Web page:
A Penguin Life
By Francine Du Plessix Gray
Viking Penguin. 160 pp. $19.95
She was one of the great enigmas of the 20th century, a contradiction made flesh. A girl with boyish traits. A privileged child who spurned the privileged life. A Jew who loathed her heritage and loved the Catholic faith. A believer in the sacraments who battled against baptismal water. A radical leftist who denounced Marxists. A woman who worshipped God to the point of death hastened by starvation. She was Simone Adolphine Weil (1909-43), the ex officio patron saint of the faithless, of those who turn to God only to encounter the Void.
The end was so Weilian: Only seven people attended her funeral. There was no priest; he missed his train. Originally her gravesite was marked only with the plot number: 79. In it she became what she desired, anonymous nothing -- dirt in God's palm.
But that was prologue. In 1947 her Catholic friend Gustave Thibon (a farmer and self-educated philosopher) published selections from her notebooks under the title Gravity and Grace. A few years later Albert Camus persuaded Gallimard to publish her essays, notebooks and letters. Today, Gallimard is in the process of publishing a projected 15-volume new edition of her works. Likewise in the United States, as in England, Italy, Spain, Germany and even Japan, interest in Weil flourishes. Her unique life (professor, writer, factory worker, political activist, mystic) and writings (on Marxism, quantum physics, Greek tragedy, Taoist texts, etc.) have spawned more than a dozen biographies in America alone, along with some 15 books of commentary.
Enter now Francine Du Plessix Gray and her Simone Weil. This concise biography is the latest installment in the remarkable Penguin Lives series. Gray, a respected novelist whose last book was an in-depth study of the Marquis de Sade, offers up her biography of Weil in a commanding and balanced birth-to-death manner. It is a sophisticated introduction to Simone Weil, to the complicated life and mind of a paradox quartered in an emaciated frame clad in ragtag clothes. Gray admirably covers much basic history -- from Weil's years at the Lycee Henri IV to her employment in heavy-industry factories to her involvement in the Free French movement -- in a short space.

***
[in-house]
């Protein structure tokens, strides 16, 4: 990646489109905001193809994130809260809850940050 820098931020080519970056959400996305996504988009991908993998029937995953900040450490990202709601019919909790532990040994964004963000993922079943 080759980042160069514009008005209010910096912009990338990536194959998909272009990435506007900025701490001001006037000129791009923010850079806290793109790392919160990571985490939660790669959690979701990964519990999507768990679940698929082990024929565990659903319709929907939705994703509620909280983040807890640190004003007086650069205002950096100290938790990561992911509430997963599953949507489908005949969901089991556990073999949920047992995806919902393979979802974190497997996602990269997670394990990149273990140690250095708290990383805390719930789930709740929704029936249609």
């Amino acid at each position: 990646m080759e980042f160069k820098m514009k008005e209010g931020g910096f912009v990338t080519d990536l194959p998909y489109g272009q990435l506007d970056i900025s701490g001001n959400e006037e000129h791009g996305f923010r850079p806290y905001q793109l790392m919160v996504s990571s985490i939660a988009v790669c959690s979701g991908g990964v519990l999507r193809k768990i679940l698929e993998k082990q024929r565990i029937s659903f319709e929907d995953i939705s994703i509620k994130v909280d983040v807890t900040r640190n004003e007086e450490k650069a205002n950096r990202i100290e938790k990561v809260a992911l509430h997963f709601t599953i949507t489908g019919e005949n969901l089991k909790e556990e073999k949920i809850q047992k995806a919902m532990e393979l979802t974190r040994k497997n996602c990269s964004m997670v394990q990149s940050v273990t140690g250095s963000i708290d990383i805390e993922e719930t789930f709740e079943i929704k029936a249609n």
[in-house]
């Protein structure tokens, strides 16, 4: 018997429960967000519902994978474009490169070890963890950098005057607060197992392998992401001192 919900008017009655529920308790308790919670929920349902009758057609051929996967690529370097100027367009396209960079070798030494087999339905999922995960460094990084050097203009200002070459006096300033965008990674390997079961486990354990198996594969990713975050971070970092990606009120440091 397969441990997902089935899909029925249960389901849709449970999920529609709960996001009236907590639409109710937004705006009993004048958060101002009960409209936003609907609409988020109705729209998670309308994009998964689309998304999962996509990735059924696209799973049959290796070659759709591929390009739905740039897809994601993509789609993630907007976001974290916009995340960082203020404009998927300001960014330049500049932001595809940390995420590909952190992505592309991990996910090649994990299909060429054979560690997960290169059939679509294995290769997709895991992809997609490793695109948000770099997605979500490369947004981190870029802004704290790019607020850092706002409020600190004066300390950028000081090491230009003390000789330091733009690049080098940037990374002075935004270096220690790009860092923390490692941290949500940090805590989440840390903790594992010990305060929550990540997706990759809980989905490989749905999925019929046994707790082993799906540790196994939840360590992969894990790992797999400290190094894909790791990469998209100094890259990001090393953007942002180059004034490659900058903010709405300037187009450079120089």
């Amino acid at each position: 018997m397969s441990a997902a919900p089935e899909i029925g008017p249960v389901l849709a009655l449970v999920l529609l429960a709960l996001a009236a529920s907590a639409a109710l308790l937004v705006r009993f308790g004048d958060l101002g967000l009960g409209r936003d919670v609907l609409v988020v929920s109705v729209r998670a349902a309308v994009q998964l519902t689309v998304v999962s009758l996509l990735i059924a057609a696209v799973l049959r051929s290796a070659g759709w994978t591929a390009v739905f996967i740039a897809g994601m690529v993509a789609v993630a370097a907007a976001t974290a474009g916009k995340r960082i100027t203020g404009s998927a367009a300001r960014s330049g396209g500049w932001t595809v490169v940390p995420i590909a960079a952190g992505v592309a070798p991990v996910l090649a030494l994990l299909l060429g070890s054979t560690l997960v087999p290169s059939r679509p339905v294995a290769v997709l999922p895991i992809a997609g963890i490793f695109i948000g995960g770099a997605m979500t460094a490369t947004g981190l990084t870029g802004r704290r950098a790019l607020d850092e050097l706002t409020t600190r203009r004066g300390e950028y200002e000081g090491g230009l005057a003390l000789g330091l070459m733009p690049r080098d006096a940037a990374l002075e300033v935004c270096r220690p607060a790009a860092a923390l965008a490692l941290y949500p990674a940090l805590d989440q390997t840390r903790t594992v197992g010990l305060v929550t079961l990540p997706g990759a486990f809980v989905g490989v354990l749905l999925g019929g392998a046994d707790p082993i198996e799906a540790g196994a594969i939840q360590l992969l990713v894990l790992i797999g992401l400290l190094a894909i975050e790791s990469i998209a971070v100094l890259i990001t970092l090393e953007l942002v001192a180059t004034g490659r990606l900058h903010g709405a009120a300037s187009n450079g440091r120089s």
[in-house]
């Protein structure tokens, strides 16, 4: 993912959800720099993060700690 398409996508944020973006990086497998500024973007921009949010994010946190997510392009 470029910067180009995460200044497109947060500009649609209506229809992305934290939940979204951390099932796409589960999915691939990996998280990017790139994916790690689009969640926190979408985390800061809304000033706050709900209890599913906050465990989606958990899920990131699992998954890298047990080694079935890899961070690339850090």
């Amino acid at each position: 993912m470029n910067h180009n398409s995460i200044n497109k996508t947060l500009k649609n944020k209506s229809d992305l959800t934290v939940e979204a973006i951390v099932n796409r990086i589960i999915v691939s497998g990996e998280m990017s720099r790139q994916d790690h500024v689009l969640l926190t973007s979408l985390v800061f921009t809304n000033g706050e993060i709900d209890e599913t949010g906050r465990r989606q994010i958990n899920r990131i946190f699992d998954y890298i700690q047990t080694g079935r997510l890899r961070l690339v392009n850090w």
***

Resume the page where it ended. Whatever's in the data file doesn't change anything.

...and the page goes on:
This fairly well-documented biography (which taps some French sources) ably captures several sides of Simone Weil: the "red virgin," the "categorical imperative in skirts," the "sergeant-major angel," the estranged Jew, the first "postmodern theologian." In one of her last letters, to her parents, Weil wrote: "There is within me a deposit of pure gold which must be handed on." Indeed. Her genius spanned much ground from the contextual to the universal, the political to the spiritual, and the scientific to the aesthetic. With her, the personal was cerebral. Her life was her thought and vice-versa.
For Gray the personal/physical is paramount: Weil's "anorexia" is the prism through which Gray portrays her subject. If this useful and sober biography has any limitation, it is that it too often emphasizes Weil the person over Weil the thinker. Sometimes the core tenets of Weil's thought are abbreviated to devote yet more ink to personal traits or to Gray's anorexia thesis. Admittedly, Gray devotes some dozen pages to sum up the "basic concepts that inform [Weil's] work." Though quite good for what it is, the summation stimulates but cannot satisfy the reader's desire to understand Weil's thought.
But this absorbing biography will draw new attention to Weil and her work. From a Weilian perspective, such attention, properly understood, is pure prayer -- the soul endlessly ratcheting its way toward God. *
Ronald K.L. Collins is a writer who lives in Bethesda. His most recent essay on Simone Weil appeared in the Parisian journal Cahiers Simone Weil.